Yeasayer Lets Listeners Figure It Out for Themselves on 'Fragrant World'

Some songwriters compose with a pen and pad, nestling a guitar in their laps. Some bands work out arrangements by jamming on instruments together in a room. On their jittery and sprawling third album, Fragrant World, due out in August, the Brooklyn art-pop experimentalists in Yeasayer have mastered a decidedly more modern—and unconventional—approach toward song construction.

And the term "construction" certainly applies: Yeasayer songs are assembled, piece-by-piece, like a sonic jigsaw puzzle, a process that involves live instruments being played, then sampled, then fed through loads and loads of effects, then copied, pasted, muted, pitch-shifted, reversed, and (sometimes) re-recorded altogether. But it's a process that has, since the band's formation, reaped fruitful results, from the ghostly pulses of their 2007 debut, All Hour Cymbals, to the refined digital-pop elegance of their 2010 critical and commercial breakthrough, Odd Blood.

"I think the first album was all of our ideas mashed together in a hurried process," says vocalist/multi-instrumentalist Anand Wilder. "I think a lot of the pop elements didn't shine through. And on the second one, we wanted to really focus on the pop elements. This time, though, we wanted to kind of strike a balance again, kind of set more of an atmosphere and be a little wilder with our creativity—allowing more mistakes to shine through, happy accidents."

Fragrant World is their freakiest and finest work to date—a heady, thrilling sprawl that's as accessible as it is strange. In Yeasayer's world, a synth might sound like a French horn, a voice more like a pitch-shifted electric guitar. Opener "Fingers Never Bleed" features a call-and-response chorus between a vocal and what sounds like a queasy saxophone (turns out it's a pitch-shifted voice blended with a synthesizer). For these guys, confusing their audience is half the fun.

"It's all about making sounds that are not easily identifiable, so that you're not envisioning four dudes playing particular instruments," Wilder says. "We have to tweak out the sounds to make them sound unique or otherworldly.... The songwriting process is pretty similar to Odd Blood, in that we had demos that we worked on individually, compositions on a computer recording software program. We created riffs and sampled instruments, and songs are created out of that. And we come together as a band and replace a lot of sounds or enhance sounds and add new parts. But the process is pretty much the same in terms of composition. It's not like we're sitting in a room jamming and someone starts singing a song. It's a fairly long process."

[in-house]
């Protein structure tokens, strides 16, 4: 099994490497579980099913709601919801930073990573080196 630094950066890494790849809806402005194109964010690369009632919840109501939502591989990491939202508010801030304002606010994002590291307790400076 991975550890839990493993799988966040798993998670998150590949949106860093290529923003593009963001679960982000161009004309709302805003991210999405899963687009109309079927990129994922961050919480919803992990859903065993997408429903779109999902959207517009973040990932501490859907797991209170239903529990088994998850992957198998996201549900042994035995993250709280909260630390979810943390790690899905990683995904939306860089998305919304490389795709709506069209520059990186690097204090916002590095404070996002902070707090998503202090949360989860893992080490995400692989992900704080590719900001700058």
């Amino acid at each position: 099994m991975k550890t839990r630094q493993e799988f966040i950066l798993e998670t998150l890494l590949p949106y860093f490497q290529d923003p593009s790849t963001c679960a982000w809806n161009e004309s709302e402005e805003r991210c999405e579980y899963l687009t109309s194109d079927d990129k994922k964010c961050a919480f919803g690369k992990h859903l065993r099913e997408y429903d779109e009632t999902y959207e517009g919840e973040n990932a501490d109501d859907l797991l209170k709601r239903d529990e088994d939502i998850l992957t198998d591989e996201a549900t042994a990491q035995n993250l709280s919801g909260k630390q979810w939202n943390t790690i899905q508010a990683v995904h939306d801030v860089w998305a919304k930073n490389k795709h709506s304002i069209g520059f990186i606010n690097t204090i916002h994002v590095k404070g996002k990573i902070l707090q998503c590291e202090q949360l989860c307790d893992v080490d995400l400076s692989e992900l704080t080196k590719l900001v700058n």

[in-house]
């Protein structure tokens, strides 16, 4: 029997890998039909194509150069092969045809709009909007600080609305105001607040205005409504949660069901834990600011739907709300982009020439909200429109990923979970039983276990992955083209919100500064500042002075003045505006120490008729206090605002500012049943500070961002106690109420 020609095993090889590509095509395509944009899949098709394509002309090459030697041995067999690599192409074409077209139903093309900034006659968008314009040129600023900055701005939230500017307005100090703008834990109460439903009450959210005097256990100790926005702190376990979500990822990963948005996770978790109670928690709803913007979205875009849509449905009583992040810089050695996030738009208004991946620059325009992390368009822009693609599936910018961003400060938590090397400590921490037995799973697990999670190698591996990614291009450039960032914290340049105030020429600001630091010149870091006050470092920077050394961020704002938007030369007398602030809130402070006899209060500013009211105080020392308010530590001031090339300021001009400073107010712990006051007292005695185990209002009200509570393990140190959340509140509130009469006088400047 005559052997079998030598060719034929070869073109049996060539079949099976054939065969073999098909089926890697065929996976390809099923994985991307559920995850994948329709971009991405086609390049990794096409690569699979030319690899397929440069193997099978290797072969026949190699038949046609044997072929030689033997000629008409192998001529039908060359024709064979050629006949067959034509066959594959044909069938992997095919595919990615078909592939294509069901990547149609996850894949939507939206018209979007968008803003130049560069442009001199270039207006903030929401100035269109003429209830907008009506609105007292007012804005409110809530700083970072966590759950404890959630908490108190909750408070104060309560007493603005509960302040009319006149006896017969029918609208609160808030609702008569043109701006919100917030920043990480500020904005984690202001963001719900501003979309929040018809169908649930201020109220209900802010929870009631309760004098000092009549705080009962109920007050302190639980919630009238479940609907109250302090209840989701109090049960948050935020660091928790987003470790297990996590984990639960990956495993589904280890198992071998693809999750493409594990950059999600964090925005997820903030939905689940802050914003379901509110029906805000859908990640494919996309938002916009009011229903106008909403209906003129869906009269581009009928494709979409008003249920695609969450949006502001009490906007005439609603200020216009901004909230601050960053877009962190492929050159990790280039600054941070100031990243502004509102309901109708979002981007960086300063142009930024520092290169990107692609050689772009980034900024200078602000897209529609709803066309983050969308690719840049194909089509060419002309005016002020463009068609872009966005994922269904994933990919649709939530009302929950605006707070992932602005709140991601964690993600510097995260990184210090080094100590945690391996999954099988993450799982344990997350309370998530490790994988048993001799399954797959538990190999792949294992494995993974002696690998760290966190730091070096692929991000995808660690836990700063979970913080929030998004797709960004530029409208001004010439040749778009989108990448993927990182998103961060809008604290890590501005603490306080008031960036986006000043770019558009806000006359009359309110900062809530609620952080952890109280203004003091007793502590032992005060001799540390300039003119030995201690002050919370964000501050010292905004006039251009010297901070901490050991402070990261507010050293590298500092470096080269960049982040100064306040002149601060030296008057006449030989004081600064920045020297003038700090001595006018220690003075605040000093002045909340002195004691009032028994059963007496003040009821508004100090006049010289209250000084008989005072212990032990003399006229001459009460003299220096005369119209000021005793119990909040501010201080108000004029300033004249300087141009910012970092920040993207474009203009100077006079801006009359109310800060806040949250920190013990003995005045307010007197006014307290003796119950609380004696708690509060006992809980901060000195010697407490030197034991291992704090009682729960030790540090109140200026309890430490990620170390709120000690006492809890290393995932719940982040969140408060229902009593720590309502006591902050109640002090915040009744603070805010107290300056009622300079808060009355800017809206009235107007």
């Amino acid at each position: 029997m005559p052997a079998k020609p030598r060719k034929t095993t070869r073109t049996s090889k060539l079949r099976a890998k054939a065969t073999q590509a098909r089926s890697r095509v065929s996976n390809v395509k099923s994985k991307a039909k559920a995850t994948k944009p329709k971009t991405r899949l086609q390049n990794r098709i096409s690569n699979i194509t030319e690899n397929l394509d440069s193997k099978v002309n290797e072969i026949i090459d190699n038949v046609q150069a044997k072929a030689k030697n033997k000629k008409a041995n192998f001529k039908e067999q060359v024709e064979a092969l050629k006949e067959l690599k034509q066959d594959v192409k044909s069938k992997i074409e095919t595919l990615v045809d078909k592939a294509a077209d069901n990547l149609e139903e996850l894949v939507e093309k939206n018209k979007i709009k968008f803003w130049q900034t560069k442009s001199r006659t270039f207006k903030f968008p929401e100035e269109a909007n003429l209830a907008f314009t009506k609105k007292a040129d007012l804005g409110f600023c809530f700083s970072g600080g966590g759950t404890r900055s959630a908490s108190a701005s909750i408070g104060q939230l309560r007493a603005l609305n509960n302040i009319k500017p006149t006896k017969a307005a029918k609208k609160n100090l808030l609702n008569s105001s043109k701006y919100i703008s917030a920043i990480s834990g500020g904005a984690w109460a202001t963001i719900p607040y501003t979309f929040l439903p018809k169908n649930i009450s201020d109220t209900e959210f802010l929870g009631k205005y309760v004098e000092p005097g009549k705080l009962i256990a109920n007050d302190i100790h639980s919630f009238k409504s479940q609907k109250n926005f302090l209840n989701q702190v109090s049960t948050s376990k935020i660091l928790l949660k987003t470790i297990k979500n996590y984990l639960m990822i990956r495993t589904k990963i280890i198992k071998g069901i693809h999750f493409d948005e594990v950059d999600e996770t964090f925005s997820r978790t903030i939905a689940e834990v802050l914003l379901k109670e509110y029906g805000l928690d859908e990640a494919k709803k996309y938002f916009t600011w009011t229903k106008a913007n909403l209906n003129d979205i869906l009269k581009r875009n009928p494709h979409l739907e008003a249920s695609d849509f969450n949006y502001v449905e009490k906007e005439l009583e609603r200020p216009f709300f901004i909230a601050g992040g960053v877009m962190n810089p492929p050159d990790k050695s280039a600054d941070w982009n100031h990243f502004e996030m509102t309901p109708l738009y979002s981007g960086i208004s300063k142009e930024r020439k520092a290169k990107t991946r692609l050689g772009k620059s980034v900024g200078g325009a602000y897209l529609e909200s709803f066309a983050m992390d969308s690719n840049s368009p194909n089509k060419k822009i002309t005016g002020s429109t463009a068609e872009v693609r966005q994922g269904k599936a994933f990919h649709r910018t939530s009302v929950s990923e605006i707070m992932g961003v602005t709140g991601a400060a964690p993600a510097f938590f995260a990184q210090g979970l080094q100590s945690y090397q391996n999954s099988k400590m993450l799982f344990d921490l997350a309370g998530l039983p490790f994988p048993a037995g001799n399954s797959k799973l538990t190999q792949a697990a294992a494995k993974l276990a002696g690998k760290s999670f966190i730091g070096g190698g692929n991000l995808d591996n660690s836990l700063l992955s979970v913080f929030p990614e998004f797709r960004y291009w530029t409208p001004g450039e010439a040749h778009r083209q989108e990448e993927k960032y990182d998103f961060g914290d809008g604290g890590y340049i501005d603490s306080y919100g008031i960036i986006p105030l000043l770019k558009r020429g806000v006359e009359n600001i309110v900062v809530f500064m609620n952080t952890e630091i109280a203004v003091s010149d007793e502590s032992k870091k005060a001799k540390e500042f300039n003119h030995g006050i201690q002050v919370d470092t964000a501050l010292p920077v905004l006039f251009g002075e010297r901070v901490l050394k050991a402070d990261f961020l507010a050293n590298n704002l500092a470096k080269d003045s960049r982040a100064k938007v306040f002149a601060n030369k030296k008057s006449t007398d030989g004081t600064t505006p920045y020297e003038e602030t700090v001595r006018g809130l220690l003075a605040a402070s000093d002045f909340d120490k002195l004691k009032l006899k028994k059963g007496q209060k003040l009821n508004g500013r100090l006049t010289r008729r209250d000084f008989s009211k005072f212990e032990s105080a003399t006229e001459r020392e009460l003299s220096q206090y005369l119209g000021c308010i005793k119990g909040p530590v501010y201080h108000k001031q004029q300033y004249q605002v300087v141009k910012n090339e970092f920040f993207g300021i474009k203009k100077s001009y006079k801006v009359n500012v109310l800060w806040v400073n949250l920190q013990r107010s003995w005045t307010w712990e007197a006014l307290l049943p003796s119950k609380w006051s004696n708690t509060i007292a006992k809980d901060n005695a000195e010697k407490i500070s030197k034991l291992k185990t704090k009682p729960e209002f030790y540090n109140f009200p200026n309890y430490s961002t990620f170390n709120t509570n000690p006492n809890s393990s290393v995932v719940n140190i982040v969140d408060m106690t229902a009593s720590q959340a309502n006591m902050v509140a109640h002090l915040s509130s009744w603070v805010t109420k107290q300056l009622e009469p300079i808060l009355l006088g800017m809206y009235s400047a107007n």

He's not kidding. After wrapping up their Odd Blood tour in July 2011, the trio (which also features vocalist-instrumentalists Chris Keating and Ira Wolf Tuton) hit the studio with fleshed-out demos in September, beginning an on-off process of recording, re-recording, mixing, remixing, final overdubs, and more mixing, which finally wrapped up earlier this year.

Recording in this chaotic, democratic fashion is liberating, and it allows for plenty of experimentation and "happy accidents." But with all the technology and overdubs and studio wizardry involved, it's often difficult to figure out when a track—like the funky, bass-fueled lead single "Henrietta" or future live anthem "Damaged Goods," which Wilder describes as "Art Garfunkel if he put out an album in 1988"—is actually a finished song, not just a collection of fancy-sounding noises.

"We're obsessive to a point," Wilder says. "But at a certain point, you just want the album to come out and focus on the live show. And you want to move on from those songs, and you don't want to be too precious about any song. It's just a three- or four-minute-long collection of sounds, and you just want it to eventually see the light of day. One thing we've always been good at is sticking to deadlines and saying, you know, I know I thought this was good at one point. Whether or not I think it's good anymore is kind of meaningless. You gotta just get it out there—it's what we do. We just have to say, ‘Okay, this is a song!'"

The band's Knoxville date is their third on a brief jaunt that will preview the entirety of Fragrant World (along with a few reworked, "almost unrecognizable" staples). They're itching to get back on stage, which makes sense; after the labored copy-and-paste focus of recording a studio album, the spontaneity and collective energy of a live show is, by contrast, refreshing. "You tour off one album, and by the end, it's all so polished and perfect-sounding," Wilder says. "It's exciting to be doing something new for the first time. It brings the thrill back."

Plus, once these songs are beamed out into the crowd, iPhones recording and YouTube looming, there's no looking back.

"It's really up to the world to decide the merit of a song," Wilder says. "And you kind of have to just move on."